Appendix: Gold’s treatment in Basel III

Basel III is a much more complex “framework” than Basel I or II, although we do not claim to be experts on either. It should also be mentioned that Basel II only came into effect in early 2008, and wasn’t even adopted by the US banks on its launch. Post-meltdown, Basel III is the Basel Committee’s attempt to get it right once and for all, and is designed to provide an all-encompassing, international set of banking regulations designed to avoid future bailouts of the “too-big to fail” banks in the event of another financial crisis.

Without going into cumbersome details, under the older Basel framework (Basel I), the lower the “risk weighting” regulators applied to an asset class, the less capital the banks had to set aside in order to hold it. CNBC’s John Carney writes, “The earlier round of capital regulations… government-rated bonds rated BBB were given 50 percent riskweightings. A-rated bonds were given 20 percent risk weightings. Double A and Triple A were given zero risk weightings — meaning banks did not have to set aside any capital at all for the government bonds they held.” Critics of Basel I argued that the risk-weighting system compelled banks to overweight their exposure to assets that had the lowest riskweightings, which created a herd-like move into same assets. This was most evident in their gradual overexposure to European sovereign debt and mortgage-backed securities, which the regulators had erroneously defined as “low-risk” before the meltdown proved them to be otherwise. The banks and governments learned that lesson the hard way.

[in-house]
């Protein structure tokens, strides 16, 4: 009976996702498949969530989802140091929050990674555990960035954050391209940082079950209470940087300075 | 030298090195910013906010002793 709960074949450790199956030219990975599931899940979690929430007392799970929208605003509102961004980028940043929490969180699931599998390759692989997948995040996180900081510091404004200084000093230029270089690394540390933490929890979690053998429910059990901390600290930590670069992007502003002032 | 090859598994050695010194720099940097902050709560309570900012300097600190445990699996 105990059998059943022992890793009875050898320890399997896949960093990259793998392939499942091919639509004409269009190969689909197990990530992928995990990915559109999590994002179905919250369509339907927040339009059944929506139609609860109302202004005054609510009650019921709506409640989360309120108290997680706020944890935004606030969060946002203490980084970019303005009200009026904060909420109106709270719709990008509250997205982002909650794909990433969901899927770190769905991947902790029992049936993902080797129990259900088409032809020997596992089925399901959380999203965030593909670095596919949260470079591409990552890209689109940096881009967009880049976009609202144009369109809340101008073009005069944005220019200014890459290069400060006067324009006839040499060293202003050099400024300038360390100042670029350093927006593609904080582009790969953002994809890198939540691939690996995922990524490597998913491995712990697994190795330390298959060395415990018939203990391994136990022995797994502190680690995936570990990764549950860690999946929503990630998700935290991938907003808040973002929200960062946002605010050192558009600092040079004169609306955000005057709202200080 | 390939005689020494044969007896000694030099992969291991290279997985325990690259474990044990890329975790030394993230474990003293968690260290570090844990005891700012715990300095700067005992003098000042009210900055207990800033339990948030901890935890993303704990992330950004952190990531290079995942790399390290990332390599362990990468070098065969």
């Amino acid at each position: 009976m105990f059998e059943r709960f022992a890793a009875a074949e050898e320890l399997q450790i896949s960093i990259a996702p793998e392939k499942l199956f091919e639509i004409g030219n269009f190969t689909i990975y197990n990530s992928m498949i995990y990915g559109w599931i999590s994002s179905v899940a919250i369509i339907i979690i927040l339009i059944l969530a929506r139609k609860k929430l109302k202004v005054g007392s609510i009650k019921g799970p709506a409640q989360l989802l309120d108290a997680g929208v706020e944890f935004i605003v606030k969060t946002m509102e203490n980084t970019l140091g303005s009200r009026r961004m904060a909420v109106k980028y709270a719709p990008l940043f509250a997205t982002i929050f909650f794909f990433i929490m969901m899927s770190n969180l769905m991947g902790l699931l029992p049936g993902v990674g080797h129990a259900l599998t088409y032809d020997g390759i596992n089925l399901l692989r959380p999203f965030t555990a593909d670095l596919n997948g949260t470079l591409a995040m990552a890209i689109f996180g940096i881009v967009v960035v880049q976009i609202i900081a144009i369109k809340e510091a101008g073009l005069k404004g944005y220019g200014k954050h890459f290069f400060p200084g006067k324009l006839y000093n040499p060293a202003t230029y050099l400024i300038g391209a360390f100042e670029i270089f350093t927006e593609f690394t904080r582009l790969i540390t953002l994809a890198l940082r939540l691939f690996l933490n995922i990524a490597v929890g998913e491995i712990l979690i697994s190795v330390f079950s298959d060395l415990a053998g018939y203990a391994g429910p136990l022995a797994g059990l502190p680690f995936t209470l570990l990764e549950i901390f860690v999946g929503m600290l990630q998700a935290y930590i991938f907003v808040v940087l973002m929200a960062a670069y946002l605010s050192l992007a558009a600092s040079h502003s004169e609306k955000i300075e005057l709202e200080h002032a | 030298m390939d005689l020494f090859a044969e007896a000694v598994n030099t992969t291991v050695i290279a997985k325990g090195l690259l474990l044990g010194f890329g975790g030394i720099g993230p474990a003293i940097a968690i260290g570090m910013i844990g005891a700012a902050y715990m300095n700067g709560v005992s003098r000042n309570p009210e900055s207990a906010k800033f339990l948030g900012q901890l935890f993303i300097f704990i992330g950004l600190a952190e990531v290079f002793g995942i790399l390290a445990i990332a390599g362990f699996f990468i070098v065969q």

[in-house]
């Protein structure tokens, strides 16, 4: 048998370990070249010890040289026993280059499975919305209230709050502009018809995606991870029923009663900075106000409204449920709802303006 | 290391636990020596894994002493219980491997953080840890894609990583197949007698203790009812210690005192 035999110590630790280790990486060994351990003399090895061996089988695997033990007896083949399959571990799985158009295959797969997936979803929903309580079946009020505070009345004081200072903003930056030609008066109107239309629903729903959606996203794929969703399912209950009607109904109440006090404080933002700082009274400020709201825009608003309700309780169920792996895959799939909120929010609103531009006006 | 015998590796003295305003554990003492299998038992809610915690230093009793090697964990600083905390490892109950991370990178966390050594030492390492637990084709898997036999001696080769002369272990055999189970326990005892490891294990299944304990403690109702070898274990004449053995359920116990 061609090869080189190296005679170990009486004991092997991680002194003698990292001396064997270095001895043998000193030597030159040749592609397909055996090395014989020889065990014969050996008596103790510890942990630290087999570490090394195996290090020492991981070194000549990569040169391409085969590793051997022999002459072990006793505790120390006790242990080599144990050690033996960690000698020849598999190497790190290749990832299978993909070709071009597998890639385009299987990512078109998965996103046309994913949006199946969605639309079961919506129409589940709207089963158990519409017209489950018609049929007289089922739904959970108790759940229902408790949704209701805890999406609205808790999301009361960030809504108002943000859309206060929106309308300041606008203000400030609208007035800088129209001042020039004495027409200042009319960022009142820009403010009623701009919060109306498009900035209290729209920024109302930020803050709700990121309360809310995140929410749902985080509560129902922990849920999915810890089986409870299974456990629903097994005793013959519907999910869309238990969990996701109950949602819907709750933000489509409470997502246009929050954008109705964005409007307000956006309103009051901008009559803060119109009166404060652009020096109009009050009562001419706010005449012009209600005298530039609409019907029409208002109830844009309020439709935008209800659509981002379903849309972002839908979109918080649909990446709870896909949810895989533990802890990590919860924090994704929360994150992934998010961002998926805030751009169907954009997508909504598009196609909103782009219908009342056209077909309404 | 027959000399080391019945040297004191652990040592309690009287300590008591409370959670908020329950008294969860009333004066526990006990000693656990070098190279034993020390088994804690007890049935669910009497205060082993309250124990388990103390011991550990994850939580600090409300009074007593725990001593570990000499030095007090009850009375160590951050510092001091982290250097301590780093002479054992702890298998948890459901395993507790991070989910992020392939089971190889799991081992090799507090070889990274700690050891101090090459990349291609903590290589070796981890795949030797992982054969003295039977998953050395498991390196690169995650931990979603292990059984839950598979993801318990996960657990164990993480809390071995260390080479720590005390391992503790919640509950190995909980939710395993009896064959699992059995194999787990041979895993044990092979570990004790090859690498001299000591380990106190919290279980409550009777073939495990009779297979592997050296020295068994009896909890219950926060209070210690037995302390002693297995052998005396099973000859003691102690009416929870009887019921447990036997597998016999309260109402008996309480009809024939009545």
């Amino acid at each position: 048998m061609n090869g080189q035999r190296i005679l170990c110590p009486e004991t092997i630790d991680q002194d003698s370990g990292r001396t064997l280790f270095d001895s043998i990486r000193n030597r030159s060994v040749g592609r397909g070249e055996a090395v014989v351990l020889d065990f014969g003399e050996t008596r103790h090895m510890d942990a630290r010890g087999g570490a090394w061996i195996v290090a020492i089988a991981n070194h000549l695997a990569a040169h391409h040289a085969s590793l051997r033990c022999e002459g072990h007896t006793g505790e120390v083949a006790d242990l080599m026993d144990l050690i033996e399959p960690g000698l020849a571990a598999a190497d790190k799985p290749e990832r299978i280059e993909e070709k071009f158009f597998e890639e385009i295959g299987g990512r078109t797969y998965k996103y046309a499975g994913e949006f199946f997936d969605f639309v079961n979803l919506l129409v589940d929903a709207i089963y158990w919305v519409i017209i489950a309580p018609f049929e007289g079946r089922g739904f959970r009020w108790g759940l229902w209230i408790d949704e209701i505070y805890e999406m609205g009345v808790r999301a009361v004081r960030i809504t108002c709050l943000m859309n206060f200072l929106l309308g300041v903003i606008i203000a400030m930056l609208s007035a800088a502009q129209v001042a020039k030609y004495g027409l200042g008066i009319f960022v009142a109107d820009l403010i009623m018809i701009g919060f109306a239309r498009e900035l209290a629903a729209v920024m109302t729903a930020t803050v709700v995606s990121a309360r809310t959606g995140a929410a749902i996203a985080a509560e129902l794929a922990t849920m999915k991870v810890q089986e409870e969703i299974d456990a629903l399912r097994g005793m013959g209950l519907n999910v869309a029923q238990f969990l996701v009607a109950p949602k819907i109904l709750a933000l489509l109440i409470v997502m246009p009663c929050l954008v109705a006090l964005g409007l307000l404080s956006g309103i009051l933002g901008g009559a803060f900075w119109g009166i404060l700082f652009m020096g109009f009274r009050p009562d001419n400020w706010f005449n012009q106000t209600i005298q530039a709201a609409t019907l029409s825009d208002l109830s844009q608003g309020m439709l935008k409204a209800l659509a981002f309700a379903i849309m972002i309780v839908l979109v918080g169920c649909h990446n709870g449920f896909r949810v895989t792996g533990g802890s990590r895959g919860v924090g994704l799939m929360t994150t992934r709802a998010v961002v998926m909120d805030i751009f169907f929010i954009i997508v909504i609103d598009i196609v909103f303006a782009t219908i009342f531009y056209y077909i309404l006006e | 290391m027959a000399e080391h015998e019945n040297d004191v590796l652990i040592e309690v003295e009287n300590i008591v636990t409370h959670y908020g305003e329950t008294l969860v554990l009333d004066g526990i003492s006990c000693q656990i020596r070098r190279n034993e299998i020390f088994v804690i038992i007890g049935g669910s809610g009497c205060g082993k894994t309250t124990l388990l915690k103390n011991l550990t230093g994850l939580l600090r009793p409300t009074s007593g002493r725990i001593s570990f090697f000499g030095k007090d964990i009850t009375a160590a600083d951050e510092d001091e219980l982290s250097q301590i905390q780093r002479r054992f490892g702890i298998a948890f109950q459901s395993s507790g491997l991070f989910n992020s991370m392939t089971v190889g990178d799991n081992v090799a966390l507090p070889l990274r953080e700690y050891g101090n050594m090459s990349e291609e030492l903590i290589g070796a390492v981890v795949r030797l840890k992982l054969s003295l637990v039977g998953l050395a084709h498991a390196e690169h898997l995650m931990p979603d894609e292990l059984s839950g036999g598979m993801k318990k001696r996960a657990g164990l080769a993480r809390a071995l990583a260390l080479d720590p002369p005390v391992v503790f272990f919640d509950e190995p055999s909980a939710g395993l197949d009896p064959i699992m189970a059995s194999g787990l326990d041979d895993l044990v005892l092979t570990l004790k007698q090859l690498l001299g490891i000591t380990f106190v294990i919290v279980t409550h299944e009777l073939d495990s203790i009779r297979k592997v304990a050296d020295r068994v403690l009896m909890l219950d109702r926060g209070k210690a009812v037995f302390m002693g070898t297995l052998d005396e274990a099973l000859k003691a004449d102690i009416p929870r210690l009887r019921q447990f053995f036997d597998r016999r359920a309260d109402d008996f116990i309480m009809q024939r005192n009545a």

Basel III (and Basel II) takes the same idea and complicates it further by dividing bank assets into two risk categories (credit and market risk) and risk-weighting them depending on their attributes. Just like Basel I, the higher the “riskweight” applied to an asset class, the more capital the bank is required to hold to offset them.

tier1.gif